The Pharisee was not an extortioner. He was not unjust. He was not an adulterer. He fasted twice a week and paid his full tithe to the temple. Jesus elsewhere praises these things by his words and his actions.

Just last week, when the tax collector Zacchaeus repents before Jesus of defrauding people of their income, Jesus responds, saying “Today salvation has come to this house.” Jesus is no friend of extortion or fraud. It is repentance from these things that brings salvation. And to repent means to turn away from evil – not just to say we’re sorry, but to go and sin no more.

Regarding adultery, Jesus teaches us that “who looks at a woman with lust — or covetousness — has already committed adultery with her in his heart” (Matt 5:28). He condemns this adultery, even as he does not condemn the adulterous woman.

Jesus himself fasts and prays.

So no, Jesus is not telling us that it’s all right to sin, nor is he telling us not to tithe and fast and pray. Far from it.

The Pharisee’s avoidance of certain sins and his prayer and fasting and tithing are good things. We should imitate the Pharisee in these things, but never in his self-exaltation. Jesus teaches us elsewhere that “the scribes and Pharisees sit on Moses’ seat; so practice and observe whatever they tell you, but not what they do; for they preach, but do not practice…. They do all their deeds to be seen by men…. [Remember,] whoever exalts himself will be humbled, and whoever humbles himself will be exalted” (Matt 23:2-12). This is an important warning for us as we prepare to enter the Great Fast. Do not make a show of your fasting.

With this parable, Jesus is teaching us, as St. John Chrysostom would later put it, that “Even if we have thousands of acts of great virtue to our credit, our confidence in being heard must be based on God’s mercy and love for men. Even if we stand at the very summit of virtue, it is by mercy that we shall he saved.”

We pray repeatedly in our liturgies that we may spend the rest of our lives in peace and repentance. Repentance is a way of life, not just a moment, and we must embrace it if we are to go away from the temple justified.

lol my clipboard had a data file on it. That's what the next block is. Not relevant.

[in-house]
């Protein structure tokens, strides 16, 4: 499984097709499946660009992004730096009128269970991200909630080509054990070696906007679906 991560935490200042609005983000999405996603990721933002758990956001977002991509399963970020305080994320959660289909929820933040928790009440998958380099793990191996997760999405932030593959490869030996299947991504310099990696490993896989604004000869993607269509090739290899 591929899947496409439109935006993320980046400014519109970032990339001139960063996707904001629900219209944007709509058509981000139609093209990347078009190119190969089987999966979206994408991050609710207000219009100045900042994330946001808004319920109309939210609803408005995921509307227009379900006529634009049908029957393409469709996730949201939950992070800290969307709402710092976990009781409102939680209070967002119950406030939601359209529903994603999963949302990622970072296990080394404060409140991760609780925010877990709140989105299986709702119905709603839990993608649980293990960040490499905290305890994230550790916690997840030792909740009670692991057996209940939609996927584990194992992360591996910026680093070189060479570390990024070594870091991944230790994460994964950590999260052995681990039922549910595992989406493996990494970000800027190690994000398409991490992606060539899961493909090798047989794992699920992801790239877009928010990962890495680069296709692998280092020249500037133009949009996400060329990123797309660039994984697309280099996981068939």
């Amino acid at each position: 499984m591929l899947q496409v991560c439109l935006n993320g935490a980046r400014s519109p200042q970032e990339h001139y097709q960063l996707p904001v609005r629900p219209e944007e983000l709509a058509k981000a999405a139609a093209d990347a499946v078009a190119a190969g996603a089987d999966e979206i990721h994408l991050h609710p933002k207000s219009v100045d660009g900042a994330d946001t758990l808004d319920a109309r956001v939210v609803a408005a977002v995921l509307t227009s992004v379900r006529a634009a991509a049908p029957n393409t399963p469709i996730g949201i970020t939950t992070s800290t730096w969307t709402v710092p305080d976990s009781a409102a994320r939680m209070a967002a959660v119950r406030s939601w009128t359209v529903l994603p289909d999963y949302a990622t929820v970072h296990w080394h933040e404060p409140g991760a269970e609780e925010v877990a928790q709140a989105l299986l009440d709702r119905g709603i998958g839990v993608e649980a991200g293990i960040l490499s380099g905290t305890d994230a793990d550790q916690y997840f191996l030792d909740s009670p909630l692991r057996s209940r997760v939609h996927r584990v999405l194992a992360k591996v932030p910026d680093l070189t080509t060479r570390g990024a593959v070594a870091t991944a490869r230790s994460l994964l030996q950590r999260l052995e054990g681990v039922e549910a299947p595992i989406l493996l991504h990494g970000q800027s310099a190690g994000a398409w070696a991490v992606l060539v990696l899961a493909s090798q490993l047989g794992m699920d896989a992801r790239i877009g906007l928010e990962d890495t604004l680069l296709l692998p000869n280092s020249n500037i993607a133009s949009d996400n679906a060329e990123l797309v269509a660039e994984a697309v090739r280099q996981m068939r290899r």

Today, we begin the Triodion. We begin preparing for the great fast. And this first week of preparation, we are forbidden to fast. Some say that this is so we will not be able to boast of our weekly fasting like the Pharisee. We must pray, but we must not pray like the Pharisee, pridefully comparing ourselves to others. Soon, we will often pray the prayer of St. Ephrem: “O Lord and King, let me see my own sins and not judge my brothers and sisters.” Like the publican, let us see and confess our own sins and not the sins of our neighbors, our families and friends, or our enemies.

“Oh faithful, let us not pray as the Pharisee, for those who exalt themselves will be humbled. Let us humble ourselves before God with the publican and let us say: Lord have mercy on me a sinner.”

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Fr. John R.P. Russell is a husband, a father of four, and a priest for the Byzantine Ruthenian Catholic Eparchy of Parma. He is the administrator of St. Stephen Byzantine Catholic Church in Allen Park, Michigan. He is also a lifelong painter, particularly influenced by abstract expressionism and iconography. He has an M.Div. from the Byzantine Catholic Seminary of Ss. Cyril and Methodius and a B.A. in art with a minor in religion from Wabash College. He has been blogging since 2007: Blog of the Dormition